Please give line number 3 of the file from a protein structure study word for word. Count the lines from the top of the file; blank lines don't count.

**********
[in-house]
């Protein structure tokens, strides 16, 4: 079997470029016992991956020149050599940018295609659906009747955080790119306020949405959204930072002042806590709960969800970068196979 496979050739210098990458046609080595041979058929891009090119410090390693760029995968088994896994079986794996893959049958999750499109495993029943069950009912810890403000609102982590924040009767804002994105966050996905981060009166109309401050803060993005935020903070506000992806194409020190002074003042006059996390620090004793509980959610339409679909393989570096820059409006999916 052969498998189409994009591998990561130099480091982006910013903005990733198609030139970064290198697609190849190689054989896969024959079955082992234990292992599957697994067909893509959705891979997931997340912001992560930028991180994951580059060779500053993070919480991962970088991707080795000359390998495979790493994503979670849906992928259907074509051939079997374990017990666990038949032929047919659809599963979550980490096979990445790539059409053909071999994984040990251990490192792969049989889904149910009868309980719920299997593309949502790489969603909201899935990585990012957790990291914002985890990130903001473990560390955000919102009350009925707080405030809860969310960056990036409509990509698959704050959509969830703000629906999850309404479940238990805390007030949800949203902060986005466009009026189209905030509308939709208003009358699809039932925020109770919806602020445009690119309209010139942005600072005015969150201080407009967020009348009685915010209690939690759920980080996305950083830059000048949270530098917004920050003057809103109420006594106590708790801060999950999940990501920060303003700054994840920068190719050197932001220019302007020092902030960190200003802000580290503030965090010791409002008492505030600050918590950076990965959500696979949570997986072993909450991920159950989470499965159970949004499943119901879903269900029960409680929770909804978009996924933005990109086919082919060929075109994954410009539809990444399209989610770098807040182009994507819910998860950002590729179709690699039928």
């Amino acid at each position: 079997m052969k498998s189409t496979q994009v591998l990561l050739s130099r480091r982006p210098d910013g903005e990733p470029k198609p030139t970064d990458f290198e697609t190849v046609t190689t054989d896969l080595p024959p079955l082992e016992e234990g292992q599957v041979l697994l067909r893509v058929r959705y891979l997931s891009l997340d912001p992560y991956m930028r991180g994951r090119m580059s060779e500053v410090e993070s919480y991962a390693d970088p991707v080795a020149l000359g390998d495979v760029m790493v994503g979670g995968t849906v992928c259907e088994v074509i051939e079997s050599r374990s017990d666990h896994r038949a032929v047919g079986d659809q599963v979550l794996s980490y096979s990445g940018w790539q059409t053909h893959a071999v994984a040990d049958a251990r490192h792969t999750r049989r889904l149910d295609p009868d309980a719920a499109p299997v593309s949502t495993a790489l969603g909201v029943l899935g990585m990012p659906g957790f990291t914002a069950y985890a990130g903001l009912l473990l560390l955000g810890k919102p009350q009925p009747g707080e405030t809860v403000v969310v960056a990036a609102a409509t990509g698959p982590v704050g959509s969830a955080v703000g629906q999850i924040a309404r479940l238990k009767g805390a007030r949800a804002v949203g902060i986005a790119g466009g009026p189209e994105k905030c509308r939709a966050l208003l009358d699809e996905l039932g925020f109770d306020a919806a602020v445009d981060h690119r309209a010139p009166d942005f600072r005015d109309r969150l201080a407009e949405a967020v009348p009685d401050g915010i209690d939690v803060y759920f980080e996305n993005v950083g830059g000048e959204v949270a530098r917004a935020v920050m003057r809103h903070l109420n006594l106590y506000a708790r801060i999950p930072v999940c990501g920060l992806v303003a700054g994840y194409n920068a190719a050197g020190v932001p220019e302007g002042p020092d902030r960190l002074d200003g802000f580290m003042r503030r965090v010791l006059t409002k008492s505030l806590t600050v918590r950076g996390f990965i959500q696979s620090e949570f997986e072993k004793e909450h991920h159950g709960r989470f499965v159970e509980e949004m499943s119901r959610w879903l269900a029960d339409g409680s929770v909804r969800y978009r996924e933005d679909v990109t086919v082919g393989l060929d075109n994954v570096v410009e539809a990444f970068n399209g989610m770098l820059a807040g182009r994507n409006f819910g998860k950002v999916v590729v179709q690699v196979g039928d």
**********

């Amino acid at each position: 079997m052969k498998s189409t496979q994009v591998l990561l050739s130099r480091r982006p210098d910013g903005e990733p470029k198609p030139t970064d990458f290198e697609t190849v046609t190689t054989d896969l080595p024959p079955l082992e016992e234990g292992q599957v041979l697994l067909r893509v058929r959705y891979l997931s891009l997340d912001p992560y991956m930028r991180g994951r090119m580059s060779e500053v410090e993070s919480y991962a390693d970088p991707v080795a020149l000359g390998d495979v760029m790493v994503g979670g995968t849906v992928c259907e088994v074509i051939e079997s050599r374990s017990d666990h896994r038949a032929v047919g079986d659809q599963v979550l794996s980490y096979s990445g940018w790539q059409t053909h893959a071999v994984a040990d049958a251990r490192h792969t999750r049989r889904l149910d295609p009868d309980a719920a499109p299997v593309s949502t495993a790489l969603g909201v029943l899935g990585m990012p659906g957790f990291t914002a069950y985890a990130g903001l009912l473990l560390l955000g810890k919102p009350q009925p009747g707080e405030t809860v403000v969310v960056a990036a609102a409509t990509g698959p982590v704050g959509s969830a955080v703000g629906q999850i924040a309404r479940l238990k009767g805390a007030r949800a804002v949203g902060i986005a790119g466009g009026p189209e994105k905030c509308r939709a966050l208003l009358d699809e996905l039932g925020f109770d306020a919806a602020v445009d981060h690119r309209a010139p009166d942005f600072r005015d109309r969150l201080a407009e949405a967020v009348p009685d401050g915010i209690d939690v803060y759920f980080e996305n993005v950083g830059g000048e959204v949270a530098r917004a935020v920050m003057r809103h903070l109420n006594l106590y506000a708790r801060i999950p930072v999940c990501g920060l992806v303003a700054g994840y194409n920068a190719a050197g020190v932001p220019e302007g002042p020092d902030r960190l002074d200003g802000f580290m003042r503030r965090v010791l006059t409002k008492s505030l806590t600050v918590r950076g996390f990965i959500q696979s620090e949570f997986e072993k004793e909450h991920h159950g709960r989470f499965v159970e509980e949004m499943s119901r959610w879903l269900a029960d339409g409680s929770v909804r969800y978009r996924e933005d679909v990109t086919v082919g393989l060929d075109n994954v570096v410009e539809a990444f970068n399209g989610m770098l820059a807040g182009r994507n409006f819910g998860k950002v999916v590729v179709q690699v196979g039928d």